What is TMJ?
You’ve probably heard someone say “I have TMJ.” Well, so do I. And you do, too. In fact, without TMJ, you wouldn’t be able to open your mouth to smile, talk, or move it around to chew. The acronym TMJ actually refers to the temporomandibular joint, the joint that controls your jaw and allows it to move. A TMJ Disorder, however, is not something everyone has. And for those of us who do, we know how unpleasant and disruptive it can be.
So what’s the proper way to refer to a disorder relating to the TMJ? According to Dr. Marianna Kovitch, TMJD (the Temporomandibular Joint Disorder), or the umbrella term TMD (Temporomandibular Disorder), covers pain and dysfunction associated with the TMJ and muscles of mastication. It can be very painful, and when left alone, extremely damaging to your teeth, head and way of life.
Side Effects of a TMJ Disorder
A disorder of the jaw or TMJ can cause daily disruptions to your life including difficulty sleeping, sore teeth and jaw, and chronic headaches or migraines. TMJD is commonly attributed to bruxism, involuntary or habitual clenching or grinding of your teeth (usually while you sleep), which can also lead to unnecessary wear and tear on the premolars and molars and eventually even causing holes. When left untreated, a jaw disorder can be extremely detrimental to your dental health and overall wellbeing.
If you have a disorder of the jaw or joint, don’t despair. There are several treatment options available depending on the diagnosis, including splint therapy, occlusal adjustments, guards and medication. Only your dentist can help determine which option may be best for you.
These treatments may are successful in protecting your teeth and minimizing the other side effects; however, the pain and discomfort is not always erased completely. In these cases, there are additional treatment options available that some people have found helpful. Some of these include chiropractic adjustments to the jaw, head and neck, massage therapy inside the mouth that helps to ease the muscle tension from clenching and grinding, and Botox© injections to the specific areas of facial tension to relax the muscles.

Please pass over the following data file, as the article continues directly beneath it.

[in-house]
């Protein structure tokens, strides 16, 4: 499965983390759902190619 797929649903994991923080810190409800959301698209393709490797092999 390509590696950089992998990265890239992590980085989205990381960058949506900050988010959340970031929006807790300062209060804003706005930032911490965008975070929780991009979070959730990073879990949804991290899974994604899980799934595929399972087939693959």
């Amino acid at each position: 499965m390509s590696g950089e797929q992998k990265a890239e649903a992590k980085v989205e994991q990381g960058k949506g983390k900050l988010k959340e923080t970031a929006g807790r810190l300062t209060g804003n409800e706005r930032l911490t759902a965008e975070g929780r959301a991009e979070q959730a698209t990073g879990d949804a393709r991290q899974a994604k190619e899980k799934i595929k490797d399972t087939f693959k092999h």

If none of the above completely eliminates the issues caused by the TMJD or TMD, then at times, it may be necessary to obtain a referral to an oral and maxillofacial surgeon (OMS) for analysis. Types of surgery an OMS may suggest to treat a jaw disorder include Arthrocentesis, Arthroscopy or Arthrotomy, according to the American Association of Oral and Maxillofacial Surgeons (www.AAOMS.org). During Arthrocentesis, fluid is flushed from the joint and the joint is then gently stretched. Arthroscopy involves the use of a miniature telescoping tool inserted near the bottom of the ear to repair the joint. And Arthrotomy is an open joint surgery used to reset the joint for the most complex issues. However, as with most forms of surgery, it should never be entered into lightly as it cannot guarantee to fix the problem and could possibly even present additional issues.
Get Help Today
As with any other daily concern that causes chronic pain or discomfort, the sooner you obtain a diagnosis, the sooner you can find relief. Do you clench or grind your teeth? If you have frequent headaches and tooth or jaw pain, there’s a good chance you might have some form of TMJD/TMD. But the good news is that surgery is rarely necessary, since so many other attractive and successful treatment options are available today. Mention it to us at your next cleaning appointment to discuss your questions and concerns in more detail with your dentist. Chances are, she can tell just by looking at your bite and grinding patterns which option will be best for you.